The U.S. stock market finished the week higher amid positive economic data and U.S. and China trade talk optimism.  Overall positive economic data also had interest rates move higher as the 10-year treasury yield jumped 9 basis points to 2.50%.  The spread between the 10-year treasury yield and the 2-year treasury yield also increased as it widened from 0.16% to 0.19%.  Despite better than expected economic data, the price of gold was little changed as it decreased 0.10% to $1,295.70 an ounce.  That said, the U.S. dollar index (DXY), which tends to move inversely to the price of gold, also saw little change as it increased from 97.26 to 97.41.  The price of crude oil jumped 5.20% to $63.31 a barrel as global oil output continues to slow, putting less pressure on the oversupplied resource.

Index               Started Week         Ended Week         Change         Change %         YTD %
DJIA 24,815.0425,983.941,168.904.71%11.39%
Nasdaq 7,453.157,742.10288.953.88%16.68%
S&P 500 2,752.062,873.34121.284.41%14.62%
Russell 2000 1,465.491,514.3948.903.34%12.30%

This Week’s Economic Highlights

  • Retail sales for the month of February came in weaker than expected as they dropped 0.2%, however the prior month’s retail sales were revised upward from 0.2% to 0.7%.  Excluding autos, which tend to be volatile and inconsistent from month-to-month, retail sales fell a more significant 0.4%.
  • The ISM manufacturing index recognized a slight rebound in March as it increased from 54.2% to 55.3%.  (Any reading above 50% indicates improving economic conditions.)  Meanwhile the ISM non-manufacturing index fell from its highest reading in nearly a decade of 59.7% to 56.1%.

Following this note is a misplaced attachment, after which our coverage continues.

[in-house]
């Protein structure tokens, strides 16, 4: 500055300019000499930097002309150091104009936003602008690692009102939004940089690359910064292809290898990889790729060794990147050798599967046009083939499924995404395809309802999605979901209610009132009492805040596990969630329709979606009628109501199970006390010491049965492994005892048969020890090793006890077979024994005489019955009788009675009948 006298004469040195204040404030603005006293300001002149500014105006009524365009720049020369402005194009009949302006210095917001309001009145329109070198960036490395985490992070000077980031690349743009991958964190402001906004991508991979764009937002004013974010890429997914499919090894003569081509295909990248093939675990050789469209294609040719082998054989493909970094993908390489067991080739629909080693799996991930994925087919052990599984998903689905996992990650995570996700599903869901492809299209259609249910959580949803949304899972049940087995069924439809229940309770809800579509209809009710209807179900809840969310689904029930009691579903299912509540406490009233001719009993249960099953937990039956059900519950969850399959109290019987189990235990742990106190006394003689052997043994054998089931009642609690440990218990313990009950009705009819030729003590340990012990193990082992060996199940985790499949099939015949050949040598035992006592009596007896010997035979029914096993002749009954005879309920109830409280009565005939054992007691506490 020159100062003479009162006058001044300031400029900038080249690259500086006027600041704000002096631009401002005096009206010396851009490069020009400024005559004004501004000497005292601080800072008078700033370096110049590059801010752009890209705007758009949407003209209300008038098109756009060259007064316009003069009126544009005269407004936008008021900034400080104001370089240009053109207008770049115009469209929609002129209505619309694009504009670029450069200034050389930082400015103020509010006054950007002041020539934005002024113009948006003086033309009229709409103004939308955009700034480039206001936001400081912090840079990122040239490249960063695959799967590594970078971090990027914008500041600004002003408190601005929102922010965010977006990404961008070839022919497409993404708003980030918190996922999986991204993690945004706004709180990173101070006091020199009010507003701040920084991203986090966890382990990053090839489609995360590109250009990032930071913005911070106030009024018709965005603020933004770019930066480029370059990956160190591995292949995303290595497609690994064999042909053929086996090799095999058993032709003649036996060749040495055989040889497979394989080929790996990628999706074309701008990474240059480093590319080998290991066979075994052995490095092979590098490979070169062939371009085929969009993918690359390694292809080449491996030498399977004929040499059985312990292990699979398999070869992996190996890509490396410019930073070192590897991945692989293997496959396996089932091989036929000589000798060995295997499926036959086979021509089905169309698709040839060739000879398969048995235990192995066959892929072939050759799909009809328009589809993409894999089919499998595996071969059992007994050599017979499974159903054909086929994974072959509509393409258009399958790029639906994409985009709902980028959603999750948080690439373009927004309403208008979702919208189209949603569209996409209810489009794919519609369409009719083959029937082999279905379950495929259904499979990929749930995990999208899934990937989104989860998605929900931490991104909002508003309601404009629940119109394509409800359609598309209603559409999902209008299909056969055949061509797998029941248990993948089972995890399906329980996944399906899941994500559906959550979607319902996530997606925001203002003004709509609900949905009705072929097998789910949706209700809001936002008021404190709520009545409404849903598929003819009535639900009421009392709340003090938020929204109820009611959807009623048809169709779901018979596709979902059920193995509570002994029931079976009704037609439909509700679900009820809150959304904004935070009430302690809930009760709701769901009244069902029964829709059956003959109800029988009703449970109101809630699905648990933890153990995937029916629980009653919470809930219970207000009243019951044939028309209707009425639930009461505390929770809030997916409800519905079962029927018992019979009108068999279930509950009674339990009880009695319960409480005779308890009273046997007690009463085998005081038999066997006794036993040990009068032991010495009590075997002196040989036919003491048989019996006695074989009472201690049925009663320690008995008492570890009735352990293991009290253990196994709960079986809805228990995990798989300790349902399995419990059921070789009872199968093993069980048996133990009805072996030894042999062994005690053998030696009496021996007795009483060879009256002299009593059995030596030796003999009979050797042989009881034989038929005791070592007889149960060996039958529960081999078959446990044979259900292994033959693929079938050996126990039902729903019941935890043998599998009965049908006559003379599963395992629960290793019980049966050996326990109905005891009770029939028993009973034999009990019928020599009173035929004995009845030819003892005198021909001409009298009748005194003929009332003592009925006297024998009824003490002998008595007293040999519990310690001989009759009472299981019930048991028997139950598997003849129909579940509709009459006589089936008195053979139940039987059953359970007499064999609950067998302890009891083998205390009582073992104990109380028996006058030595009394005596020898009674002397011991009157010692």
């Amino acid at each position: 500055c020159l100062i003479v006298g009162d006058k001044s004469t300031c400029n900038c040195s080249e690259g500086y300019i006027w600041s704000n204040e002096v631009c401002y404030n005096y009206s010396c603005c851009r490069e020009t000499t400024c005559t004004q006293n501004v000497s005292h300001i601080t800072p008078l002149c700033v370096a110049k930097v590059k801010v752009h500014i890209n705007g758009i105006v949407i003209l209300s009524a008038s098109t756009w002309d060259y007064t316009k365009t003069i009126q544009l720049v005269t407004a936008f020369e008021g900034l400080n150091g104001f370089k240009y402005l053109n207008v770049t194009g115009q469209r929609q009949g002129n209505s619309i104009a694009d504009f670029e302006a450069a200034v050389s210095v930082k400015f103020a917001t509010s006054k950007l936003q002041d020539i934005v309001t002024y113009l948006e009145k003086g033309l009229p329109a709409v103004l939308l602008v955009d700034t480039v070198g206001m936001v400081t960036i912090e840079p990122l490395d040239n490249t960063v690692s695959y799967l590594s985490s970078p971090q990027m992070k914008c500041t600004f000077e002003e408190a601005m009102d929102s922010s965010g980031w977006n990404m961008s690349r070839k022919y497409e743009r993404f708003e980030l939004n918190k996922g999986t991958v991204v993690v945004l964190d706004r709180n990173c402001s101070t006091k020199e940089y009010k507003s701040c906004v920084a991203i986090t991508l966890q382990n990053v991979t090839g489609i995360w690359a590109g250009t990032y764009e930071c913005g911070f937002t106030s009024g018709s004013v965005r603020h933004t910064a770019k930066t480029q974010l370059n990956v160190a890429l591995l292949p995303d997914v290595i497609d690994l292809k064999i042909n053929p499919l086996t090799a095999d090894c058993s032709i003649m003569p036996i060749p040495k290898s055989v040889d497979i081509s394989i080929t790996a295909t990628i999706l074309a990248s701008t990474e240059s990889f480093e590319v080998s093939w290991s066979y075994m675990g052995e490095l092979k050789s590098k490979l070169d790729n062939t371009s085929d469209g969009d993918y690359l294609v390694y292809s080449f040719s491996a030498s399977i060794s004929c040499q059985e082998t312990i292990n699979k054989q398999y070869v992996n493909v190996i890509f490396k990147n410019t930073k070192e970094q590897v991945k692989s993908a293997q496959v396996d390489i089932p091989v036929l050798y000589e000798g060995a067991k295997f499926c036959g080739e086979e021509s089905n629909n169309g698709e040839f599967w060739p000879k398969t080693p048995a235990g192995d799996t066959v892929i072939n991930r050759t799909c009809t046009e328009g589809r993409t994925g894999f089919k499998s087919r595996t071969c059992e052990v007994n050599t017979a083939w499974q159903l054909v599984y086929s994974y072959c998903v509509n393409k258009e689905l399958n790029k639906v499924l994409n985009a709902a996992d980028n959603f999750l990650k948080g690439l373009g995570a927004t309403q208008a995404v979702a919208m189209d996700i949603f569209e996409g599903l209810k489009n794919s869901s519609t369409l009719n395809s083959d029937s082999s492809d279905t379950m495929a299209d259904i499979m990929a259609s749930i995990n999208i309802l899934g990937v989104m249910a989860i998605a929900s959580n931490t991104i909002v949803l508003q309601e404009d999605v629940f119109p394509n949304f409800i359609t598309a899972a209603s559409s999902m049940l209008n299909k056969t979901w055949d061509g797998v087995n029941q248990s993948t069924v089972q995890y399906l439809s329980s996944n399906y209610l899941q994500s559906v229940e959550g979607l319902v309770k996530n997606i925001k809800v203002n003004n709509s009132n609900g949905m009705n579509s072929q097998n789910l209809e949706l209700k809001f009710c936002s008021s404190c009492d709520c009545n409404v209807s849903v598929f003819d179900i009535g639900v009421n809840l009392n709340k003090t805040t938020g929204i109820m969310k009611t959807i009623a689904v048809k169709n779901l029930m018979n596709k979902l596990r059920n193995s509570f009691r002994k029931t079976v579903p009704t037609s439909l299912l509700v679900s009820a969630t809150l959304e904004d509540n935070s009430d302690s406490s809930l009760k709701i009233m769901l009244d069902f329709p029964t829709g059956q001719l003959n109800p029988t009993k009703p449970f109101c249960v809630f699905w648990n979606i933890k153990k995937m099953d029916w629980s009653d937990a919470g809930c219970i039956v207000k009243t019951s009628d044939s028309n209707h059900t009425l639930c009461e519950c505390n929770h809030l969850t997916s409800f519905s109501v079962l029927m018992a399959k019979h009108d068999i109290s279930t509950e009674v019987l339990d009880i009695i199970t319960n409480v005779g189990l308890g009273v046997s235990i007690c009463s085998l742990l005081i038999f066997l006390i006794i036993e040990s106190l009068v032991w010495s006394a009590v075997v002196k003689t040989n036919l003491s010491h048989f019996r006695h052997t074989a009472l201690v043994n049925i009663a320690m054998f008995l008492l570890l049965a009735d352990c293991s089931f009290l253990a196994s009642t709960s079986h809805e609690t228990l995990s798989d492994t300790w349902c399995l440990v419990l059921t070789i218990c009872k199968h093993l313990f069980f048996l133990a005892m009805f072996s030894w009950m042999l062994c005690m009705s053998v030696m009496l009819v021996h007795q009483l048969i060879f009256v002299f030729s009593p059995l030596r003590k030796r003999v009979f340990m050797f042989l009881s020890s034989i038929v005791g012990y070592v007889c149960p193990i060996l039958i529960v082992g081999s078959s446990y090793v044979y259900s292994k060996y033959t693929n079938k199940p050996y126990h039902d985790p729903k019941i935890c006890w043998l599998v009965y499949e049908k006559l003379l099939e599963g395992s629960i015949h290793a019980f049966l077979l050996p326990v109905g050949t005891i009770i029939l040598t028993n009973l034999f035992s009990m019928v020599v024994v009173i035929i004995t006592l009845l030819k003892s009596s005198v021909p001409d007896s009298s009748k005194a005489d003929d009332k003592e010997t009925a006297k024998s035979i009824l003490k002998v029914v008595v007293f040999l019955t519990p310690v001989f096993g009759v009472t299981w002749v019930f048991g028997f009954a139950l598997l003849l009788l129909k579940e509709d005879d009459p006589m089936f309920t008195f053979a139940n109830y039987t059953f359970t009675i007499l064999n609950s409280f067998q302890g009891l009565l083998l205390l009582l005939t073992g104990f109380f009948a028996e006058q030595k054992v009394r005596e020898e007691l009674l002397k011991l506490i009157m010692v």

• Durable goods orders dropped 1.6% in February and was largely attributed to fewer bookings of aircraft and defense-related orders.  However, excluding transportation from the calculation (which includes the inconsistent and volatile aircraft and defense-related orders), durable goods orders actually rose 0.1%.
  • Initial unemployment claims fell by 10,000 to 202,000 for the week ending March 30th, marking its lowest reading since December of 1969.  Continuing unemployment claims, which lags initial claims by a week fell by 38,000 to 1.72 million.
  • The U.S. added 196,000 jobs in March after coming off a concerningly low 33,000 increase the month prior.  Despite the significant increase in jobs, the unemployment rate holds steady at 3.8% as the labor force participation rate also increased.  Wage growth, as measured by the average hourly earnings, slowed as it increased by a slight 0.1% in March and 3.2% year-over-year.


“The two greatest enemies of the equity fund investor are expenses and emotions.”

– John C. Bogle

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